PRIMARY school pupils were invited by a developer to witness a live archaeological dig, searching for the hidden history of an estate.

The year five pupils from St Osyth Church of England Primary School visited City and Country’s St Osyth Priory development in West Field Lane.

Pupils went to the trenches excavated by Colchester Archaeological Trust (CAT) within the historic walled garden at St Osyth Priory and received a tour from archaeologists and City and Country.

Charlotte Salmon, year five and six teacher at the school, said: “It was an amazing opportunity for our pupils to see an archaeological dig in process, and to learn more about the rich history of the estate.

“We’d like to thank City and Country and Colchester Archaeological Trust for making this visit possible for our pupils, as it’s one I’m certain they’ll be talking about for weeks to come.”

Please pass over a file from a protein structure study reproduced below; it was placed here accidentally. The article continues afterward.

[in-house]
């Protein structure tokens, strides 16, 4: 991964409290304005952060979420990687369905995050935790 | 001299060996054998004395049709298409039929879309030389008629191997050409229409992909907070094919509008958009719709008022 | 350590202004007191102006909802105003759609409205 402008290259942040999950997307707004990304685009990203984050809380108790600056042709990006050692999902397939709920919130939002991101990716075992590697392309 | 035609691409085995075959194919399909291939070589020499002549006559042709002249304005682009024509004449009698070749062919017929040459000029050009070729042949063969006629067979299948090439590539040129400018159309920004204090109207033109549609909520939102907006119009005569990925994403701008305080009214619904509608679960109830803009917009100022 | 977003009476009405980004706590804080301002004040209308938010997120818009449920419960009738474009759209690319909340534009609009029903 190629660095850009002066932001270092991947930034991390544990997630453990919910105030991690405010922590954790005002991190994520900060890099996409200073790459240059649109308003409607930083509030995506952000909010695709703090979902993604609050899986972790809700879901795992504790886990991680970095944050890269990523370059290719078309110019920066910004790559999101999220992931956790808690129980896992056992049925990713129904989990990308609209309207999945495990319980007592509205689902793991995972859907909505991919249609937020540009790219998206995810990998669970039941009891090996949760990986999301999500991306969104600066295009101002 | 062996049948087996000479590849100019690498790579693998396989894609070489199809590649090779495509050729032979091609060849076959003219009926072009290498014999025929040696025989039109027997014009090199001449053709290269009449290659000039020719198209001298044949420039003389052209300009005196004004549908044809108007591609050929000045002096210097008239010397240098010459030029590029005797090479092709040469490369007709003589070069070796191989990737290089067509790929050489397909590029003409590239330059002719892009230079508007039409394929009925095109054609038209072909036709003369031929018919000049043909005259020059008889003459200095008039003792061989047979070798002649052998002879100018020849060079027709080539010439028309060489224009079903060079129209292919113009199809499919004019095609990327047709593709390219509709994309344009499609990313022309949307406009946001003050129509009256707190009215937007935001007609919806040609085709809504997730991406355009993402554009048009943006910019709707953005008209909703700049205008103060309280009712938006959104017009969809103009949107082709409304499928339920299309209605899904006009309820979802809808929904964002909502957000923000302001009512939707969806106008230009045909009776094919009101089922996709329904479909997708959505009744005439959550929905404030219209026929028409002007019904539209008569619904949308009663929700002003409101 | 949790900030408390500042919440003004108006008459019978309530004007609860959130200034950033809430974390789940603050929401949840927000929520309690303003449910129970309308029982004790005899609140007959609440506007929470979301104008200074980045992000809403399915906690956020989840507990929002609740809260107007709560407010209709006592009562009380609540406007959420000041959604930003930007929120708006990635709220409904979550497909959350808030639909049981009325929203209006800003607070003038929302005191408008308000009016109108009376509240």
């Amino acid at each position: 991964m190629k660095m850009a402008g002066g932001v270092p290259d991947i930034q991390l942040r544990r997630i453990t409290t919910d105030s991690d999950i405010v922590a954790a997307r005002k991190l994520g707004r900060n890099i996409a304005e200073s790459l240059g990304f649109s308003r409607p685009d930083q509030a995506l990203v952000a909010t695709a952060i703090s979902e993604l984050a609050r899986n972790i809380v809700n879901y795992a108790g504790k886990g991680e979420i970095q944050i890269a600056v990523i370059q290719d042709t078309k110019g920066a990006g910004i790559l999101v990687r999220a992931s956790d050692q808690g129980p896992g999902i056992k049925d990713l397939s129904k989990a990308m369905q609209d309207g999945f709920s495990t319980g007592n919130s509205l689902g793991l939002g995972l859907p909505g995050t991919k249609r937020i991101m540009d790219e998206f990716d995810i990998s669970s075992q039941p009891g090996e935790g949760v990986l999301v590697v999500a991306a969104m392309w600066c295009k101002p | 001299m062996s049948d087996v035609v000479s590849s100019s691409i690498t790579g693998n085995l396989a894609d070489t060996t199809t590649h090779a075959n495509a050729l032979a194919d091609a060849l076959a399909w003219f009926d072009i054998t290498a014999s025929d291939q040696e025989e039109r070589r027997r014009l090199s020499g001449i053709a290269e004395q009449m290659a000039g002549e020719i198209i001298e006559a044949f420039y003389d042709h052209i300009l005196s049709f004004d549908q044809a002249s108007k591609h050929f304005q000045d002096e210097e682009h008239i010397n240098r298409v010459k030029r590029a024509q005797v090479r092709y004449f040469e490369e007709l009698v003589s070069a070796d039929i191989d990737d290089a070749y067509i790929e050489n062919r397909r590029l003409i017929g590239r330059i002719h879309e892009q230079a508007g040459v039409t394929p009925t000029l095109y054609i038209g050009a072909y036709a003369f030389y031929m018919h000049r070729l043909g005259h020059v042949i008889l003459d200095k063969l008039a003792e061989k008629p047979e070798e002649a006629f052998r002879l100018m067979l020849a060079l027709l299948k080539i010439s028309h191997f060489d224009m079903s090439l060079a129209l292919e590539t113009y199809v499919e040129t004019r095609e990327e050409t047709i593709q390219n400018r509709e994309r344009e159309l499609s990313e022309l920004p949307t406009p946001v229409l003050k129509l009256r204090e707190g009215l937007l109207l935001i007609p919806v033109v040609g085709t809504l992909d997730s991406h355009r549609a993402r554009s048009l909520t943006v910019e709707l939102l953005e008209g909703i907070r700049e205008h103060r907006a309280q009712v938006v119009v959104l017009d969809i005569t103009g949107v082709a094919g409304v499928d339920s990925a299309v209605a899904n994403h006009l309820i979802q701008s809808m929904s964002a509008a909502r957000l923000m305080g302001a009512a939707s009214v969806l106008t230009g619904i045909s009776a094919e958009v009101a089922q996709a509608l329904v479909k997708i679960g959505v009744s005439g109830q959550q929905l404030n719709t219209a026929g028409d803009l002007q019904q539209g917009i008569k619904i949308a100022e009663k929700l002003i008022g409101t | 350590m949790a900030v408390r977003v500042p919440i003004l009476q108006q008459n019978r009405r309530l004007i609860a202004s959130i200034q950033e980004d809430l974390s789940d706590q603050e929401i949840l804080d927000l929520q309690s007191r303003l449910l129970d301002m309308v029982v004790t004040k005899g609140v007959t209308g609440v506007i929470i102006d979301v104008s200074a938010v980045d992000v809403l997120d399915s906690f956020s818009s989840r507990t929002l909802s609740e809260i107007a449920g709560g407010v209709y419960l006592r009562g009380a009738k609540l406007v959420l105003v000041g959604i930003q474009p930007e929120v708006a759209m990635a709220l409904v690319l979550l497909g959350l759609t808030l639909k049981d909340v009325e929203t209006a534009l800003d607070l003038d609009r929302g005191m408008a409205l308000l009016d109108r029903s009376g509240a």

Pupils also had the opportunity to see artefacts found during a recent excavation, including pieces of medieval pottery.

As well as watching the archaeologists work, the school children were shown around the new development and wider estate and had the chance to spot the different rare animal breeds which live there.

Matthew Bynoe, project director at St Osyth Priory, added: “Discovering and celebrating local history is always a highlight of City and Country’s work to restore and conserve architectural heritage, and it’s incredible to see traces of people who lived on our site so many years ago.

“We are grateful to have brilliant local archaeologists from the Colchester Archaeological Trust working at St Osyth Priory and can’t wait to see what they discover about this historic estate.

“It was a pleasure to welcome St Osyth Primary pupils to our site to share this exciting experience with them, they were so engaged and I was very impressed with all of their questions.

“I really enjoyed speaking to the pupils about the history of the site and the local area and we hope they enjoyed their visit.”

St Osyth Priory Estate is one of the largest collections of remaining ecclesiastical buildings in England, with 16 separate Grade I, Grade II* and Grade II listed buildings.